MELISSA BLOCK, HOST:
Just a few years ago, not many people outside North Carolina knew of a small start-up called Public Policy Polling. It was founded by a Democratic businessman with no political experience. These days, PPP is one of the most prolific polling companies in the country, along with Gallup and Rasmussen.
From North Carolina Public Radio, Jessica Jones has the story of a political start-up turned success story.
JESSICA JONES, BYLINE: If you're a news junkie, you've probably already heard of Public Policy Polling.
(SOUNDBITE OF NEWS CLIPS)
UNIDENTIFIED WOMAN: A recent Public Policy Polling survey showed Santorum inching in on a long-held Romney lead.
UNIDENTIFIED MAN: Well, last night, Public Policy Polling released their latest national favorability ratings.
JONES: Just about every talking head from Comedy Central to Fox News knows PPP well. That's a lot of national air time for a relatively new polling firm with only four full-time staff members in Raleigh, North Carolina.
Businessman Dean Debnam is the founder.
DEAN DEBNAM: It's actually taken us since 2001 to get here. And for the first eight or nine years of that, nobody knew who we were.
JONES: Debnam is a soft-spoken, jeans-clad entrepreneur who runs two other successful companies. He started PPP after he got tired of seeing local Republican polls he didn't think were accurate.
DEBNAM: I decided that the highest and best use of my time was to invest in something that made Democrats more competitive in races. And one of the things to do was to make polling more affordable.
JONES: Traditional pollsters like Gallup still use real people to call prospective voters, but that's expensive. So Debnam set aside company phone lines for automated calls. PPP's polls cost as little as $1,500 for clients who range from local school board candidates to big Democratic interest groups.
TOM JENSEN: We have two new dialers going in and that will get us up to being able to make 400,000 phone calls a day.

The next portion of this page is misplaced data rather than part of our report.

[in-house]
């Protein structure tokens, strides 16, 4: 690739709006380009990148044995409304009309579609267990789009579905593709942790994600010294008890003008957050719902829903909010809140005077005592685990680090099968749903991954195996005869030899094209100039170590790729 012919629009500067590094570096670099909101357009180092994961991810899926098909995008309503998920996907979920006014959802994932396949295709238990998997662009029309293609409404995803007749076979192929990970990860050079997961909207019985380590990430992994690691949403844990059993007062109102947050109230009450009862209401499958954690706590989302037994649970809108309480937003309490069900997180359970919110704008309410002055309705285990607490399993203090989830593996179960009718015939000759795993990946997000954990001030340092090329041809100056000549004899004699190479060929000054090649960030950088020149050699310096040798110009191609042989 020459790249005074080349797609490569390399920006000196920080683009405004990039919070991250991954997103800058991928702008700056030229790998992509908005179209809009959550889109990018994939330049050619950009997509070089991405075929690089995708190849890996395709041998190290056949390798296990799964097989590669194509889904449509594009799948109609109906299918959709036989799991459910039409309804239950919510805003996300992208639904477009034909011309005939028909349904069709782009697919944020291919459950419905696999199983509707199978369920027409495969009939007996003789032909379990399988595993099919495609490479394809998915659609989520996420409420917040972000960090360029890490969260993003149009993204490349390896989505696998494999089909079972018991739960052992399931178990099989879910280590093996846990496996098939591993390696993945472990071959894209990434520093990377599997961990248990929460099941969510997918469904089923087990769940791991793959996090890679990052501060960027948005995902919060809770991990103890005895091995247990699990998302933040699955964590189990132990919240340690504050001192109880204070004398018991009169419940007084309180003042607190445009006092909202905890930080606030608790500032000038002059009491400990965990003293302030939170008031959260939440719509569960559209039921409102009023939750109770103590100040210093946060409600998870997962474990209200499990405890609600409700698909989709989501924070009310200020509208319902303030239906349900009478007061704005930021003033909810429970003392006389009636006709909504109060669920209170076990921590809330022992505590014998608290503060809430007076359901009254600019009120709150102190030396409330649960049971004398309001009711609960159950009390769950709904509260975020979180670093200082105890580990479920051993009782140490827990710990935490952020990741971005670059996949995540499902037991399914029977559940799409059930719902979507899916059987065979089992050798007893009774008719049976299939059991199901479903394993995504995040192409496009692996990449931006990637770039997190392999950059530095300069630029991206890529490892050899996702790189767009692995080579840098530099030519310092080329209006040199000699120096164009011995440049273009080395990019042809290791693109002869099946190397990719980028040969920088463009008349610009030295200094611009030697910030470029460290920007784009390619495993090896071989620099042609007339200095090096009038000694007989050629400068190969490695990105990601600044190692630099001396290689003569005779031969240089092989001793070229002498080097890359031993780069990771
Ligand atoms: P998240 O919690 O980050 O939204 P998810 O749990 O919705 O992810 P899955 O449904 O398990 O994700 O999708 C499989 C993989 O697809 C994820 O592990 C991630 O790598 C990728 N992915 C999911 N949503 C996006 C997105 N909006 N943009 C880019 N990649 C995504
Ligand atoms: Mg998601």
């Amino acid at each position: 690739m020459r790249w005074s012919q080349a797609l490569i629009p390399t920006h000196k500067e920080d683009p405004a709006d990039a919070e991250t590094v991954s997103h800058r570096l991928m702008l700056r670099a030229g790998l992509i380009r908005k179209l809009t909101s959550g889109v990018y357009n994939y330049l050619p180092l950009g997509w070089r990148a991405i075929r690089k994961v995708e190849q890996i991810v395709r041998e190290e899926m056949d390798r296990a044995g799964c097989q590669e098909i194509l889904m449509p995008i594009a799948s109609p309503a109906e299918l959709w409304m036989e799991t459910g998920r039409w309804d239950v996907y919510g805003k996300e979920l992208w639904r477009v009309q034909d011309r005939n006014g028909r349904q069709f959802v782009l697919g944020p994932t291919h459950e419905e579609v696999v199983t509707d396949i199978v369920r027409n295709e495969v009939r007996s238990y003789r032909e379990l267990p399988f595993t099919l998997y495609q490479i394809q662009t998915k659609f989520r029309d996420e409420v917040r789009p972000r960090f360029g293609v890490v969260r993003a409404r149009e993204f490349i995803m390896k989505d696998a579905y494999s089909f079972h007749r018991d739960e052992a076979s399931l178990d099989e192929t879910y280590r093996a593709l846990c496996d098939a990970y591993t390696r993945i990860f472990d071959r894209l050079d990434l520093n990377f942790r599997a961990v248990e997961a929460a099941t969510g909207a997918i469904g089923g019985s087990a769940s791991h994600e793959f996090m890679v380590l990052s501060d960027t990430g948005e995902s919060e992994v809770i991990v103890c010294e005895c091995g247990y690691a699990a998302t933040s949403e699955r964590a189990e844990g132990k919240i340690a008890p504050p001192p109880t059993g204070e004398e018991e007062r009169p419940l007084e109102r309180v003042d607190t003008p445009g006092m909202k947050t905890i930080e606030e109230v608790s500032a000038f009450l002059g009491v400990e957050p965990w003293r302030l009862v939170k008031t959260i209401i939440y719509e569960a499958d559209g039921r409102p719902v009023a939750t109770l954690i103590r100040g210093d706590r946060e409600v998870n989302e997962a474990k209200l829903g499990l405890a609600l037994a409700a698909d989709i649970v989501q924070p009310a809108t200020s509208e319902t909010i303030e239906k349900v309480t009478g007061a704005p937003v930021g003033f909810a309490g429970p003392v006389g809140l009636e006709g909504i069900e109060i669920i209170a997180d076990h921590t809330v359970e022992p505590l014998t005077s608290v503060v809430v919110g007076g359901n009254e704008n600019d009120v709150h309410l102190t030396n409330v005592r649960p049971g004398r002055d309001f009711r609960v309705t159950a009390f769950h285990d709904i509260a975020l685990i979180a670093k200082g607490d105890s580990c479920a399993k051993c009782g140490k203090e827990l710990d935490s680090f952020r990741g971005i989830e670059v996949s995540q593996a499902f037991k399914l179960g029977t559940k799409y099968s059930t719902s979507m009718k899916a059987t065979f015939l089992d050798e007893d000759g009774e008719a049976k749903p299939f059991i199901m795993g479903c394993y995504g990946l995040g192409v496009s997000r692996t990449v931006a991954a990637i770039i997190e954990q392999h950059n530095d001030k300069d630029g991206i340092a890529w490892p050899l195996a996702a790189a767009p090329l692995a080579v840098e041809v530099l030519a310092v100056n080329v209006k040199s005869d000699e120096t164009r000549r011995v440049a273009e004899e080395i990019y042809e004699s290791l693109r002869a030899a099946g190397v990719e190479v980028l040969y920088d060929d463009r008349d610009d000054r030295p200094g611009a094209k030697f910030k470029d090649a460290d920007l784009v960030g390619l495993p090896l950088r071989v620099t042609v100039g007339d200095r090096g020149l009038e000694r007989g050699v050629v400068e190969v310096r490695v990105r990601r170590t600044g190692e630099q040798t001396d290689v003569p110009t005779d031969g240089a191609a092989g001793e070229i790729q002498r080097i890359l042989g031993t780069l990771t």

JONES: Tom Jensen is Public Policy's director of polling. He points to a tall tower of big black metal boxes with thick cables looping out the back.
JENSEN: These are the dialers. These little boxes are what make all of our phone calls.
JONES: For automated polls like this to be successful, tens of thousands of responses must be whittled down into small, perfect voter samples. While traditional pollsters remain wary of this methodology, the firm has acquired a reputation for accuracy.
Emory University political scientist Alan Abramowitz says PPP's methods have made it a real competitor.
ALAN ABRAMOWITZ: They've become the sort of liberal and Democratic alternative to Rasmussen is the way I would describe them.
JONES: Rasmussen is the favorite automated pollster of conservatives. But Abramowitz says Rasmussen suffered accuracy and bias problems in 2010.
ABRAMOWITZ: I think that even if you got an organization like Public Policy Polling, they have a good track record, but you just wonder how long they can maintain that.
JONES: Despite its hard-won reputation, PPP's work for Democrats and liberal groups occasionally raises hackles. A recent example was a poll on Catholic attitudes toward contraception that was sponsored by Planned Parenthood. Although the firm leans Democratic, staffers say they have no qualms about exposing flaws in Democratic causes and candidates in order to strengthen the party.
And Director of Polling Tom Jensen says Public Policy is working hard to maintain its accuracy.
JENSEN: Ultimately, the biggest thing is just experience. For most swing states, we're polling those swing states more than any other polling company in the country. And just the more you poll a certain place, the better you're going to be at it.
JONES: Jensen enjoys putting together wacky polls too, including a survey last year asking independent voters whether they'd support Sarah Palin or Charlie Sheen for president. Charlie Sheen won. But PPP hasn't neglected its original client base of Tar Heel Democrats.
Alan Norman won his first election as a rural sheriff two years ago. He says Tom Jensen's polls helped him identify crucial voters.
ALAN NORMAN: He said, you know, here's your weak area and here's where you need to go. And he gave us the numbers. He said you need to zero in and work harder on 65 and older, retired individuals, such as my parents.
JONES: Norman says, by following PPP's advice, he won the public office he'd always coveted. And Public Policy Polling got what it wanted too: another Democrat in public office.
For NPR News, I'm Jessica Jones in Durham, North Carolina. Transcript provided by NPR, Copyright National Public Radio.